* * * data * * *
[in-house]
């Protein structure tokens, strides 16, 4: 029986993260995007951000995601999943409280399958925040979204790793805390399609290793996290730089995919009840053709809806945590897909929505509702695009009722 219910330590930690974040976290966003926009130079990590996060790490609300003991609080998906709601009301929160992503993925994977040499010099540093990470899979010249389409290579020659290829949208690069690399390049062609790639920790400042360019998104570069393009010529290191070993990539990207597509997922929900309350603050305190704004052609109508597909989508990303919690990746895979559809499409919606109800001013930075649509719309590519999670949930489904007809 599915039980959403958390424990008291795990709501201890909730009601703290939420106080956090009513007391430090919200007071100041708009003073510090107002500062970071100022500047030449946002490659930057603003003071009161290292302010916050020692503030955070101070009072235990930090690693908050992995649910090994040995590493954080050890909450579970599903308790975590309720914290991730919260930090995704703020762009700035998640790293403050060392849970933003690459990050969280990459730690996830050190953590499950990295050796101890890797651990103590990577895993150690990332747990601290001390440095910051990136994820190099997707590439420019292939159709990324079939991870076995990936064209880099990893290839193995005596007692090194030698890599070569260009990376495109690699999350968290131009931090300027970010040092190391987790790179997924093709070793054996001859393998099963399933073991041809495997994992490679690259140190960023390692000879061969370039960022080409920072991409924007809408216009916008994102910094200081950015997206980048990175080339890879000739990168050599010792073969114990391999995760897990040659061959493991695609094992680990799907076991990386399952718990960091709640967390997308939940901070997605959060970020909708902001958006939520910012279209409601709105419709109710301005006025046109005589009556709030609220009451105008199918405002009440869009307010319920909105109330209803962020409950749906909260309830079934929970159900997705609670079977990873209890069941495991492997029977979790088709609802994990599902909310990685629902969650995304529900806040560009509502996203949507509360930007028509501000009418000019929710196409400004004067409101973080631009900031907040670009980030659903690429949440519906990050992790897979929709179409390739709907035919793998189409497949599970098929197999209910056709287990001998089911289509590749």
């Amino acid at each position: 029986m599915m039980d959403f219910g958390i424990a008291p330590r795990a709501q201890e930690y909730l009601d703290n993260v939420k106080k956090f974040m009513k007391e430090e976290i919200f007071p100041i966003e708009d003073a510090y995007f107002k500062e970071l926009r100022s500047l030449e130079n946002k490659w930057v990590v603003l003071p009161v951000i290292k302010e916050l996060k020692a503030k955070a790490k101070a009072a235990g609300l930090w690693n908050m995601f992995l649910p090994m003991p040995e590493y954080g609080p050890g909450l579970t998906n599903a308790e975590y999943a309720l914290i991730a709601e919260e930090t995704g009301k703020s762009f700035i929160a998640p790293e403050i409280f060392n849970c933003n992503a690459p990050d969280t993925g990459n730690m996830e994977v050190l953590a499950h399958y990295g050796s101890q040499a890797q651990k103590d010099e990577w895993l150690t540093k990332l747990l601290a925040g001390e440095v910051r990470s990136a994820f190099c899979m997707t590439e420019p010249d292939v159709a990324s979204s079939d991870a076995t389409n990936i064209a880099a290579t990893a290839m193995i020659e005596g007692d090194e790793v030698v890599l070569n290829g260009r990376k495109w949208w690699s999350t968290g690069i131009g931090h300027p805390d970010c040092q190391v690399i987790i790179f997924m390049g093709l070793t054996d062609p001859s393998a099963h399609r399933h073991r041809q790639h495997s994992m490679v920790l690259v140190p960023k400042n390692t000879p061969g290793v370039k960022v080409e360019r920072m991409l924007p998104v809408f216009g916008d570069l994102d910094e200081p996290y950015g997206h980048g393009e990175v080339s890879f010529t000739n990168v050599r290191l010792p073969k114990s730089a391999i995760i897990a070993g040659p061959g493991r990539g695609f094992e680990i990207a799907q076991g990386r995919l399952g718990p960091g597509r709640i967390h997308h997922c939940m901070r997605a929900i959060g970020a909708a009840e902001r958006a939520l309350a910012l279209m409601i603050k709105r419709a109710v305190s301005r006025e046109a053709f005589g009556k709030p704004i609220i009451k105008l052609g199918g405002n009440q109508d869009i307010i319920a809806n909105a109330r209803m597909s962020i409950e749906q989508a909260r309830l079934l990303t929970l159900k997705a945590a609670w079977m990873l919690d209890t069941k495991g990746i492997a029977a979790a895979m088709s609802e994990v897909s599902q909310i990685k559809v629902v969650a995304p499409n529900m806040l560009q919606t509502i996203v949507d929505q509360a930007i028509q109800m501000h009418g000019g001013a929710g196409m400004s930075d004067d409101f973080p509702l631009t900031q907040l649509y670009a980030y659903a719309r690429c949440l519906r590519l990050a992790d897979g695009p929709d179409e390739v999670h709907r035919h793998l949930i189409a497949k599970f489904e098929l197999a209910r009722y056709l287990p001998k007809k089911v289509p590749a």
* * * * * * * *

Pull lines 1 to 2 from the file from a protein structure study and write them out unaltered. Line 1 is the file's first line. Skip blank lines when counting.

[in-house]
């Protein structure tokens, strides 16, 4: 029986993260995007951000995601999943409280399958925040979204790793805390399609290793996290730089995919009840053709809806945590897909929505509702695009009722 219910330590930690974040976290966003926009130079990590996060790490609300003991609080998906709601009301929160992503993925994977040499010099540093990470899979010249389409290579020659290829949208690069690399390049062609790639920790400042360019998104570069393009010529290191070993990539990207597509997922929900309350603050305190704004052609109508597909989508990303919690990746895979559809499409919606109800001013930075649509719309590519999670949930489904007809 599915039980959403958390424990008291795990709501201890909730009601703290939420106080956090009513007391430090919200007071100041708009003073510090107002500062970071100022500047030449946002490659930057603003003071009161290292302010916050020692503030955070101070009072235990930090690693908050992995649910090994040995590493954080050890909450579970599903308790975590309720914290991730919260930090995704703020762009700035998640790293403050060392849970933003690459990050969280990459730690996830050190953590499950990295050796101890890797651990103590990577895993150690990332747990601290001390440095910051990136994820190099997707590439420019292939159709990324079939991870076995990936064209880099990893290839193995005596007692090194030698890599070569260009990376495109690699999350968290131009931090300027970010040092190391987790790179997924093709070793054996001859393998099963399933073991041809495997994992490679690259140190960023390692000879061969370039960022080409920072991409924007809408216009916008994102910094200081950015997206980048990175080339890879000739990168050599010792073969114990391999995760897990040659061959493991695609094992680990799907076991990386399952718990960091709640967390997308939940901070997605959060970020909708902001958006939520910012279209409601709105419709109710301005006025046109005589009556709030609220009451105008199918405002009440869009307010319920909105109330209803962020409950749906909260309830079934929970159900997705609670079977990873209890069941495991492997029977979790088709609802994990599902909310990685629902969650995304529900806040560009509502996203949507509360930007028509501000009418000019929710196409400004004067409101973080631009900031907040670009980030659903690429949440519906990050992790897979929709179409390739709907035919793998189409497949599970098929197999209910056709287990001998089911289509590749």